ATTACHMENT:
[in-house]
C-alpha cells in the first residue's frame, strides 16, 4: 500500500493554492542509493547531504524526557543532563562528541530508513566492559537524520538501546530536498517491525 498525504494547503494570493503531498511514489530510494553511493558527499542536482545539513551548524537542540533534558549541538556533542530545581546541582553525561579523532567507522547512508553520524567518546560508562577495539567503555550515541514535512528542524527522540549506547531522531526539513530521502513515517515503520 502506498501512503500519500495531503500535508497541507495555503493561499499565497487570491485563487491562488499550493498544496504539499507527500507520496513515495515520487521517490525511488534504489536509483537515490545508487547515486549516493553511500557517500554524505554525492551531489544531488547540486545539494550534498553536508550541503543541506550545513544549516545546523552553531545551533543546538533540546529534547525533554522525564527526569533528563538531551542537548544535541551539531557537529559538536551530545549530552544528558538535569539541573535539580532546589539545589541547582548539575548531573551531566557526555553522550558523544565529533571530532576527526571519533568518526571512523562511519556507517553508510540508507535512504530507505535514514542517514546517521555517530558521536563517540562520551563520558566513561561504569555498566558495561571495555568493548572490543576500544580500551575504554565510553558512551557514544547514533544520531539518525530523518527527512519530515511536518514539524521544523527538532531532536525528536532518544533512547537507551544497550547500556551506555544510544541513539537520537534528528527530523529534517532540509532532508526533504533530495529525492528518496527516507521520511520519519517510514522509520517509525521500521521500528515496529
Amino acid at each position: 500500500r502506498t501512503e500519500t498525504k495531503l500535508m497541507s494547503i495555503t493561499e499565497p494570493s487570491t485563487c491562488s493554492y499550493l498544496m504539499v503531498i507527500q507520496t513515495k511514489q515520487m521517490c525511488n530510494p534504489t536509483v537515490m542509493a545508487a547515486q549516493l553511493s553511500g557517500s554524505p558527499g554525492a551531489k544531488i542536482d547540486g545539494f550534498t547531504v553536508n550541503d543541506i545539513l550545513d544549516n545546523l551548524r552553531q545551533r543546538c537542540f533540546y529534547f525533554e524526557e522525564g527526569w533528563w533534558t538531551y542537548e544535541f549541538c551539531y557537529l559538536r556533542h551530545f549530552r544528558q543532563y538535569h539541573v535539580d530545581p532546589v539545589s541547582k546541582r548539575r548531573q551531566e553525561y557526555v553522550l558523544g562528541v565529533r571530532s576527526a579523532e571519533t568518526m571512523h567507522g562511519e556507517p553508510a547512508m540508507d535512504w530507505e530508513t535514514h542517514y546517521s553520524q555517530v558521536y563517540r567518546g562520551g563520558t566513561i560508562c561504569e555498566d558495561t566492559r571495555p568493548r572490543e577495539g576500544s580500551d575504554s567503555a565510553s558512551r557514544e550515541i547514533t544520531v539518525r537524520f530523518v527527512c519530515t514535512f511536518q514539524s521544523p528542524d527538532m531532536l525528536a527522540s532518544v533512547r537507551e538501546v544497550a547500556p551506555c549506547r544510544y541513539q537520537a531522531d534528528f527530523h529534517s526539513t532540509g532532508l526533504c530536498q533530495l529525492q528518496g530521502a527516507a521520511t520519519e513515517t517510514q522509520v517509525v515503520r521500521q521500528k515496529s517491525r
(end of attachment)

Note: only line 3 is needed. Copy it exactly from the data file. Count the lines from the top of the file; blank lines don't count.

Amino acid at each position: 500500500r502506498t501512503e500519500t498525504k495531503l500535508m497541507s494547503i495555503t493561499e499565497p494570493s487570491t485563487c491562488s493554492y499550493l498544496m504539499v503531498i507527500q507520496t513515495k511514489q515520487m521517490c525511488n530510494p534504489t536509483v537515490m542509493a545508487a547515486q549516493l553511493s553511500g557517500s554524505p558527499g554525492a551531489k544531488i542536482d547540486g545539494f550534498t547531504v553536508n550541503d543541506i545539513l550545513d544549516n545546523l551548524r552553531q545551533r543546538c537542540f533540546y529534547f525533554e524526557e522525564g527526569w533528563w533534558t538531551y542537548e544535541f549541538c551539531y557537529l559538536r556533542h551530545f549530552r544528558q543532563y538535569h539541573v535539580d530545581p532546589v539545589s541547582k546541582r548539575r548531573q551531566e553525561y557526555v553522550l558523544g562528541v565529533r571530532s576527526a579523532e571519533t568518526m571512523h567507522g562511519e556507517p553508510a547512508m540508507d535512504w530507505e530508513t535514514h542517514y546517521s553520524q555517530v558521536y563517540r567518546g562520551g563520558t566513561i560508562c561504569e555498566d558495561t566492559r571495555p568493548r572490543e577495539g576500544s580500551d575504554s567503555a565510553s558512551r557514544e550515541i547514533t544520531v539518525r537524520f530523518v527527512c519530515t514535512f511536518q514539524s521544523p528542524d527538532m531532536l525528536a527522540s532518544v533512547r537507551e538501546v544497550a547500556p551506555c549506547r544510544y541513539q537520537a531522531d534528528f527530523h529534517s526539513t532540509g532532508l526533504c530536498q533530495l529525492q528518496g530521502a527516507a521520511t520519519e513515517t517510514q522509520v517509525v515503520r521500521q521500528k515496529s517491525r